Mourning the death of the old Xbox One vision

Kinect (Image credit: Windows Central)

Very soon, the Xbox One era will be a mere memory, confined to the annals of video game history for video game archeologists to dig up in a distant (hopefully non-apocalyptic) future. The Xbox Series X is poised to lead Microsoft's gaming division into a bright future, with more investment in content than ever before.

Alas, there are a few things about the Xbox One worth missing. Some, even worth mourning. Before we move ahead, it's time to take a look back, and reminisce about what could have been, and maybe a few things that you might be glad to bid farewell to.

A digital economy

Source: Windows Central (Image credit: Source: Windows Central)

We all know the story by now. Microsoft pitched the Xbox One as an always-online digital-first console, with PC-like discs that came with digital licenses, transferrable only via participating retailers. PC gaming shifted this way a long time ago with the rise of Steam (when's the last time you installed a PC game via a DVD?). However, console gamers found Microsoft's attempt to "Steam-erize" the console market to be egregious. Was it really that bad though?

I can't help but wonder if there wasn't a way we couldn't somehow have both.

In 2020, I don't own a single physical Xbox One game, I instead own over 600 digital licenses, which I most frequently authenticate via the cloud, since I own a second Xbox acting as the "local" license.

Indeed, Microsoft had to pivot hard away from its original 2013 vision for Xbox games, leaving us with without the "up to ten family members" sharing of licenses, similar to some app stores like Google Play, which allow you to pool your digital content into a sharing library for a few authenticated family members. Now, we only get to share our games with those accessing the local license, which is a far cry from the ambitions of the original program.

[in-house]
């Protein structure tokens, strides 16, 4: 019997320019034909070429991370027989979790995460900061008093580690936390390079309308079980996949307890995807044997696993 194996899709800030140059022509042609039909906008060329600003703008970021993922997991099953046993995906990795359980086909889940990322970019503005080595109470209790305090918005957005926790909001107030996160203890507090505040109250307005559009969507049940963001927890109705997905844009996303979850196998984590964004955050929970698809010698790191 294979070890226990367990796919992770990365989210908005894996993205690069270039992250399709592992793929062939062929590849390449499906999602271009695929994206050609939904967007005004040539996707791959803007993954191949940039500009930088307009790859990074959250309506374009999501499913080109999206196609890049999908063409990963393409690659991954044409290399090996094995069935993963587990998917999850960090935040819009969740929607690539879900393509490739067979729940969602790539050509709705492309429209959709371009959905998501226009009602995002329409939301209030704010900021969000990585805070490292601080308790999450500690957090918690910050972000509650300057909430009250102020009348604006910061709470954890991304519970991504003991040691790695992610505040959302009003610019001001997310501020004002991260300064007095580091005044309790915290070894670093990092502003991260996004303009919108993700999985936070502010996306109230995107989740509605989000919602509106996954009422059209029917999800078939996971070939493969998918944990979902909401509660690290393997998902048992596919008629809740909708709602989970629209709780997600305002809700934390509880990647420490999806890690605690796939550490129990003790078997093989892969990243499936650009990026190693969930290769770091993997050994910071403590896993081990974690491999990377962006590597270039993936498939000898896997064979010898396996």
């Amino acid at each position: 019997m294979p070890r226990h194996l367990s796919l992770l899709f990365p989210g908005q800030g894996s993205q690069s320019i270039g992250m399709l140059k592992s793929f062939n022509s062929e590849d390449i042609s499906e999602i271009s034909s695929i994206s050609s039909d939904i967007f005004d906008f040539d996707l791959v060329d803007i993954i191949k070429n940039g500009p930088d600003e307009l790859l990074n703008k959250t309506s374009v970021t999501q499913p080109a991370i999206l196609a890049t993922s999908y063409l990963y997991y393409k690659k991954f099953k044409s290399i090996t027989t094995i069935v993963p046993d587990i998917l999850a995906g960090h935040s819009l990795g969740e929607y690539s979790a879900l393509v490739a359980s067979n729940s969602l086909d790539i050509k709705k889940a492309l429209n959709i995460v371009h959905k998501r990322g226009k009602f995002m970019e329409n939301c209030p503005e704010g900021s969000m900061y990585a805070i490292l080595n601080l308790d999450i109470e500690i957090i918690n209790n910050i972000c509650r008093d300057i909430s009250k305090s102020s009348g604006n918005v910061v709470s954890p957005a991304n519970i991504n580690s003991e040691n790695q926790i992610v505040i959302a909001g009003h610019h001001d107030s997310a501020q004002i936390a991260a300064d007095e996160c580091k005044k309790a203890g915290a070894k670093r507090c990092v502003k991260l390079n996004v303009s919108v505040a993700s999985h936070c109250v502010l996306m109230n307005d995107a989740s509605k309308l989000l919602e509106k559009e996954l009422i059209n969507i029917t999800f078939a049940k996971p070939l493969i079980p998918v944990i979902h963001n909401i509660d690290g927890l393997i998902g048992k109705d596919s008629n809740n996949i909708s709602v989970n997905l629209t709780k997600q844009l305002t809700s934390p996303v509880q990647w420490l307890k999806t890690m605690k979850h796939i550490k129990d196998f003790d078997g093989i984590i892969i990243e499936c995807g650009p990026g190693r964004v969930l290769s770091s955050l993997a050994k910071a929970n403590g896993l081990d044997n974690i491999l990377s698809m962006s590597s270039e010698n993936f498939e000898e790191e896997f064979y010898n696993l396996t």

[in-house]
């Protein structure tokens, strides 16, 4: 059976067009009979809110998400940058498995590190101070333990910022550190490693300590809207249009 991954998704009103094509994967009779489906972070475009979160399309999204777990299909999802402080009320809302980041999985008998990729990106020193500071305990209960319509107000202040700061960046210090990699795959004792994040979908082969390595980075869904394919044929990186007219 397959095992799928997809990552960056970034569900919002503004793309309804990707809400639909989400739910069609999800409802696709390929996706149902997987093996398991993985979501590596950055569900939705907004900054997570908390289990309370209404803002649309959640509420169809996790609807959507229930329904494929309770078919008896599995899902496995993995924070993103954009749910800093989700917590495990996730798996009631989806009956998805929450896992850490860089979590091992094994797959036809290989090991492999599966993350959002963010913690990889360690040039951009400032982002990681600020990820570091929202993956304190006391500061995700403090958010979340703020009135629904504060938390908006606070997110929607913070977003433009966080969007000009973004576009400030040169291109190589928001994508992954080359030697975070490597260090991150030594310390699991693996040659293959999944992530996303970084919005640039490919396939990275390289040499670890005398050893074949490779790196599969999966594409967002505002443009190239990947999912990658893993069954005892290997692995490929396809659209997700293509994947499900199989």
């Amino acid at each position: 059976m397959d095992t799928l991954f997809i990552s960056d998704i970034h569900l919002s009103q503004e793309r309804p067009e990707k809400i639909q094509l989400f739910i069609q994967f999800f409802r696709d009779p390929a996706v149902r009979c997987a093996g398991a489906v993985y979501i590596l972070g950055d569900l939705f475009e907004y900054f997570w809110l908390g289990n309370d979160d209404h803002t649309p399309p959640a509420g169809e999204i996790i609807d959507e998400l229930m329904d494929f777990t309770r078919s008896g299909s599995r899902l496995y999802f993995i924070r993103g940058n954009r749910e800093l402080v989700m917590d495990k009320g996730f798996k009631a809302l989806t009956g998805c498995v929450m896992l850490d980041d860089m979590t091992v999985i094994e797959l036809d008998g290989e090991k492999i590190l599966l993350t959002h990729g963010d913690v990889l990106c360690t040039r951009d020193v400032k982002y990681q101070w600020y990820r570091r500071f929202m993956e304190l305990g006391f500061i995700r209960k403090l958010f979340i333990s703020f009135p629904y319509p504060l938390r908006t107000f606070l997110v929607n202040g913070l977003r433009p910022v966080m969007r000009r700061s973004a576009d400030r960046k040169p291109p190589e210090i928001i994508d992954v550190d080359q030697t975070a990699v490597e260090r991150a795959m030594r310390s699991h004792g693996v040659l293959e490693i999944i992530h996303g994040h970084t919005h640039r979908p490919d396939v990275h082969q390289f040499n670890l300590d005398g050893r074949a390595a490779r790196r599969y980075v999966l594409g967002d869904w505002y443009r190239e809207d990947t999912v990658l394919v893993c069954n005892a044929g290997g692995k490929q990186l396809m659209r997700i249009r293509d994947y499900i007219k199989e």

Of course, I'm not trying to suggest the old ideas were all great. How would they determine who was a family member or not? Which retailers would be participating in the reselling program? What about independent retailers? What about selling our own games via Ebay? How will the Xbox authenticate licenses for offline games if your internet is down? What about areas with poor internet connectivity? And so on. Still, I can't help but wonder if there wasn't a way we couldn't somehow have both without the downsides, but alas, t'was not meant to be.

Kinect and voice control

Source: Windows Central (Image credit: Source: Windows Central)

This is a fairly large point of frustration, for a number of reasons. First and foremost, Kinect was a damn great product. Second, it was absolutely insane of Microsoft to forcibly bundle it with the Xbox One, inflating the console's price, without even vaguely proving its value.

It wasn't long before Microsoft released a bundle without Kinect, before eventually pulling support altogether. We've heard that the Xbox Series X might not even support Kinect via USB, committing the peripheral to the history books.

Kinect's games weren't exactly amazing, but there were some fun titles in there, especially for families. And it was exciting to imagine the possibilities that tech might eventually morph into, with more iterations. Kinect lives on inside HoloLens and Microsoft's similarly-neglected Windows Mixed Reality headsets, alongside an industrial variant aimed at businesses.


Source: Microsoft Kinect tech lives on in HoloLens. (Image credit: Source: Microsoft)